According to USA Today, President Mohammed el-Megaref called for “all of the country’s militia to come under government authority or disband.” This move appears to be aimed at harnessing popular sentiment against the militia groups around the country. Since the revolution last year that saw such groups topple Dictator Moammar Gadhafi, there has been public backlash against armed factions that continue to run rampant across the nation after the revolution. The government has been quick to take advantage of the public’s backlash, even going so far to state that the military would “resort to force if the groups refuse.”
The Libyan government has already taken steps to ensure the militias disband. According to the Libya Herald, the National Army drove a “reengage army division” from its base near Tripoli’s airport road, one day after the government had issued its ultimatum. Furthermore, the Army reported it had raised the Secondary Technical Barracks, another prominent militia, and that it had “arrested all the members of the group as well as confiscated the weapons found at the location.” In Benghazi an agreement has been reached between the government and a number of the militia groups to bring the militias under army control.
Although the Libyan government used public anger as the rationale to disband the militias, it has also been an important step in diminishing international pressure. Since the deaths of 11 Americans, a number of foreign embassies remain on security lockdown. Many embassies fearing “jihadist units in the capital will seek revenge for the humiliating rout of their comrades” being disbanded, the Libyan government had a strong incentive in maintaining control and order within the country. Overall, the move seems to be working. For example, the Raffala al-Sahati milita, whose soldiers shot a number of the 11 protestors killed over the weekend, told Libya’s state news agency “they had decided their role was over” and would disband. Furthermore, according to The Guardian, Benghazi officials are allowing an FBI team to come to Libya to join in the investigation of the deaths of the 11 Americans at the consulate.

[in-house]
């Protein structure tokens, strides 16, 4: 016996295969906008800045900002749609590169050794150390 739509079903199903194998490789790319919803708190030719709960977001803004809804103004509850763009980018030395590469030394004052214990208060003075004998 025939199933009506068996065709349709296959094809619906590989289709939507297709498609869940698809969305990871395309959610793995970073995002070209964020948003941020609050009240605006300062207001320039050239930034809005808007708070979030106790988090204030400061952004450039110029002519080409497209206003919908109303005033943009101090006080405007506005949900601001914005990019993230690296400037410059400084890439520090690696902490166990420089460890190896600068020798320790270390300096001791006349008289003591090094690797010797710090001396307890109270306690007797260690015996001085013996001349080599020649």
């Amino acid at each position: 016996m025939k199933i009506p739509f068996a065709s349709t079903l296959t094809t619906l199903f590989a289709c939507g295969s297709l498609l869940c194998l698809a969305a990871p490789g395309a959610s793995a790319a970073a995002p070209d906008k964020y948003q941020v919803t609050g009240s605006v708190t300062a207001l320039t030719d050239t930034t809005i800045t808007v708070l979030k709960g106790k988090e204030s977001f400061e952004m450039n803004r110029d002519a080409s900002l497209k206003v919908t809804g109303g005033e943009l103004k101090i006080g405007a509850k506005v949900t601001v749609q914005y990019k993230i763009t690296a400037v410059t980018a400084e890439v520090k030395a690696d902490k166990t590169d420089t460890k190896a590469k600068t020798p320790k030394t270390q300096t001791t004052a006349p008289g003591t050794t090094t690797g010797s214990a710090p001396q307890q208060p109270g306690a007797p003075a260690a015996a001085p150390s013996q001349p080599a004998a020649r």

The Libyan government still faces a number of obstacles and even though Libya’s first free election in decades took place in July, it needs to remain cautious in ordering the militias to disband. Not only does the government rely on the militias “for protection of vital institutions and has used them to secure the borders, airports, hospitals, and even July’s elections” but the militias are also an important contracted security force. In the coming weeks, it will be essential for the government to continue to call for the disbandment of the militia groups while maintaining dialogue and cooperation with such groups at the same time to stifle violence and continue legitimizing state authority.
Victoria Kelley is a 3L at the Sturm College of Law. She is currently the Alumni Editor for the Denver Journal of International Law and Policy and a member of the Jessup International Moot Court Team.
Posted in 1TVFA Posts, 2Featured Articles, DJILP Staff, Victoria Kelley